In the search for the best and most excellent surf spots, we move to the south-east coast of America.
Florida the warm state surrounded with the mighty waters of the Atlantic on the east and the Mexican Gulf on the west, and destination for travelers around the world.
But we can practically see you grabbing your Mr. Zog’s Sex Wax and saying “Where the waves at?”. No worries, we will get to that in a moment.
Here is what we are going to cover today:
- What makes a great surf location?
- Big Wave Surfing In Florida?
- Top 10 Surf Spots In Florida
- Reef Road
- Anastasia Island, St. Augustine
- Sebastian Inlet
- New Smyrna Inlet
- Ponce Inlet
- Daytona Beach AKA The Ghetto Pier
- Cocoa Beach Pier
- Ormond Beach
- Melbourne Beach
- Palm Beach
Before we move on, please Check out this video which shows some of the surfing Florida has to offer…
Ok, let’s get to the business. We’ll start by explaining what makes a great surf spot.
What makes a great surf location?
Have you ever wondered why dozens of surfers group together and fight for the same waves despite having the entire coastline to choose from?
The answer to this question is that when it comes to wave quality, not all beaches are the same.
Some beaches are simply better than others when it comes to surfing. We are going to mention some of the key characteristics that make a good surf spot.
The first characteristic is a swell window – does the beach have the proper geographical orientation to receive the full force of oncoming swells?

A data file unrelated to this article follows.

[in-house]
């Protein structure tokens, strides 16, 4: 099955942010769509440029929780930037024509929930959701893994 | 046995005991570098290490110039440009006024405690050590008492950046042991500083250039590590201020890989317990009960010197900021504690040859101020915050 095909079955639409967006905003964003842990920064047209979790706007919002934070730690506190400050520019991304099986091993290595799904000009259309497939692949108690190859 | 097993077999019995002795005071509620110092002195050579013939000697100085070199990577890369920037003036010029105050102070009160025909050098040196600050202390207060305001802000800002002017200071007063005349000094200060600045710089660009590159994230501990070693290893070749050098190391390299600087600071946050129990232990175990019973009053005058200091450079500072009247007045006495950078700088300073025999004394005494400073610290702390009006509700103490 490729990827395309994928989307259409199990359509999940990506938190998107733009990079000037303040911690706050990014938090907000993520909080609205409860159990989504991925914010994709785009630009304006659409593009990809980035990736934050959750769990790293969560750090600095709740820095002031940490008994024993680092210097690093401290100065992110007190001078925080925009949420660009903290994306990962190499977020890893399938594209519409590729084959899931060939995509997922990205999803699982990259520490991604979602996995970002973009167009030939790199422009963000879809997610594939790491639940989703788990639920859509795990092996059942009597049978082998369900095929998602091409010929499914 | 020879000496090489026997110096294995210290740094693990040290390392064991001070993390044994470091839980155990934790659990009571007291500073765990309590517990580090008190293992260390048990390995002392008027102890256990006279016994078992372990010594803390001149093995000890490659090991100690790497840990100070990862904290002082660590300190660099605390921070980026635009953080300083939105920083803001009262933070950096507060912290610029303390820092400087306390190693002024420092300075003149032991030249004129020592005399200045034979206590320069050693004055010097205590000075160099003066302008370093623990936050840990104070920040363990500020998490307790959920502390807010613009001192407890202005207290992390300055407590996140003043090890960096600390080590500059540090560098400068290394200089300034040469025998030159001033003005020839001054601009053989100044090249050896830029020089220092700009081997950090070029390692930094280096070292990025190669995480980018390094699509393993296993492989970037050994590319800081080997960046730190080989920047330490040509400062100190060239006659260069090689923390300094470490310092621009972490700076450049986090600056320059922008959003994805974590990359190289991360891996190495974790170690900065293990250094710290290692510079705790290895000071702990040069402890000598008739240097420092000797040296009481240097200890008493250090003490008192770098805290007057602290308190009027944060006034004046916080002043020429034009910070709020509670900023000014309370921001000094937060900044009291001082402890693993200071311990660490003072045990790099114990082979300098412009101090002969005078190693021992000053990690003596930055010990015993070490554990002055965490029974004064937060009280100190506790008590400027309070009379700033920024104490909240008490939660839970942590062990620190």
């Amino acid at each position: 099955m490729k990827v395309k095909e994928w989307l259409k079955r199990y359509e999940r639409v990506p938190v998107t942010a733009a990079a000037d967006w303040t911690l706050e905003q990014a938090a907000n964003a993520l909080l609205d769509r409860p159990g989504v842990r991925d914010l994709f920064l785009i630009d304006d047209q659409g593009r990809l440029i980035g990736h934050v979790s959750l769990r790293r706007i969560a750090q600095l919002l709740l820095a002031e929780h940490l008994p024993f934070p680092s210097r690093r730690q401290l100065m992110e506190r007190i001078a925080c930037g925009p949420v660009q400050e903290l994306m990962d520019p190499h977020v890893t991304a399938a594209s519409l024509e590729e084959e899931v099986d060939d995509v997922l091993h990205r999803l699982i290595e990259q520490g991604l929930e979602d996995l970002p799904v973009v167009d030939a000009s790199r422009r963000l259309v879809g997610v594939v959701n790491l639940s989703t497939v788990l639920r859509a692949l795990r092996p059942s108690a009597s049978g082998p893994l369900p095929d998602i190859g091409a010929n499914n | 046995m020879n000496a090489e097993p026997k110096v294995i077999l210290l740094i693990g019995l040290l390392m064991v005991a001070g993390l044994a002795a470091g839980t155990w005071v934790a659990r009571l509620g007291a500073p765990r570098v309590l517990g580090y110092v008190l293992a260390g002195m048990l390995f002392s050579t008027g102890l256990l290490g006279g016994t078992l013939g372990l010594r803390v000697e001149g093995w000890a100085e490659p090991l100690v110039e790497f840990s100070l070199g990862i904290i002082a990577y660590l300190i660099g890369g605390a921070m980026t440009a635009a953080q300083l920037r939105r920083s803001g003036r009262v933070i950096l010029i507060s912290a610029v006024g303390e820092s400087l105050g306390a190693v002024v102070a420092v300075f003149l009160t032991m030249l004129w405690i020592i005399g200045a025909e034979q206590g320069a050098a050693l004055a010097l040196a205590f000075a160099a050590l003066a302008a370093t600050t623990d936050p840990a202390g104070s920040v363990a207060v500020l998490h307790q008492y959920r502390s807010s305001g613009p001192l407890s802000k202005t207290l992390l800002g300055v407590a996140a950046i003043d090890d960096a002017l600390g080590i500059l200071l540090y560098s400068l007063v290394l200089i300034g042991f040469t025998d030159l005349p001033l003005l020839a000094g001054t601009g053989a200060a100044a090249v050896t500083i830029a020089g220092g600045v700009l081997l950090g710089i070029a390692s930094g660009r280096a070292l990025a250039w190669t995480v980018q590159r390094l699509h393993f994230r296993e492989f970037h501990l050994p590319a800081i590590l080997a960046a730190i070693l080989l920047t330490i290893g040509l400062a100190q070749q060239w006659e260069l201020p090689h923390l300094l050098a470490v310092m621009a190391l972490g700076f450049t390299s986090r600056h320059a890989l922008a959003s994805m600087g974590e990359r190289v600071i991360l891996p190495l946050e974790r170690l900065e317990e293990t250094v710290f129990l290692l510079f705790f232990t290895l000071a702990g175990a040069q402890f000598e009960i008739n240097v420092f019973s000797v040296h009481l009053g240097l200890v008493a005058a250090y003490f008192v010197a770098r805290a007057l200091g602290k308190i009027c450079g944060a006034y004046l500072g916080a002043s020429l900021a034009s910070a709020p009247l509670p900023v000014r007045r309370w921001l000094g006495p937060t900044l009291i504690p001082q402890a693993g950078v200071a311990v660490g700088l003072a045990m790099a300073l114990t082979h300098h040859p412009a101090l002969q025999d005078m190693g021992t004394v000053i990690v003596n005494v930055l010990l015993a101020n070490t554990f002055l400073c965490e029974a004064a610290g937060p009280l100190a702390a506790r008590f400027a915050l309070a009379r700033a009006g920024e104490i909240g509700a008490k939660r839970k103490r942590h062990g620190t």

Another characteristic that makes a great surf location is unique geographical features. In other words, what is the natural layout of the beach.
Here are the most popular layouts that make a great surf location.
Beach Break – This is the most common type of surf spot. A beach break is a sand-bottomed surf zone with an open swell window. Swells approach the coast from deep water and rise as they reach shallow water.
Point Break – This is the best type of beach layout for 3 main reasons: high percentage of nicely shaped waves, each wave is predictable, and increased length or ride.
At point breaks, a swell traveling from the open ocean will always break first in shallow water. When a swell line approaches an abnormal point in the coast, the wave will uniformly peel along that point, creating perfectly shaped waves.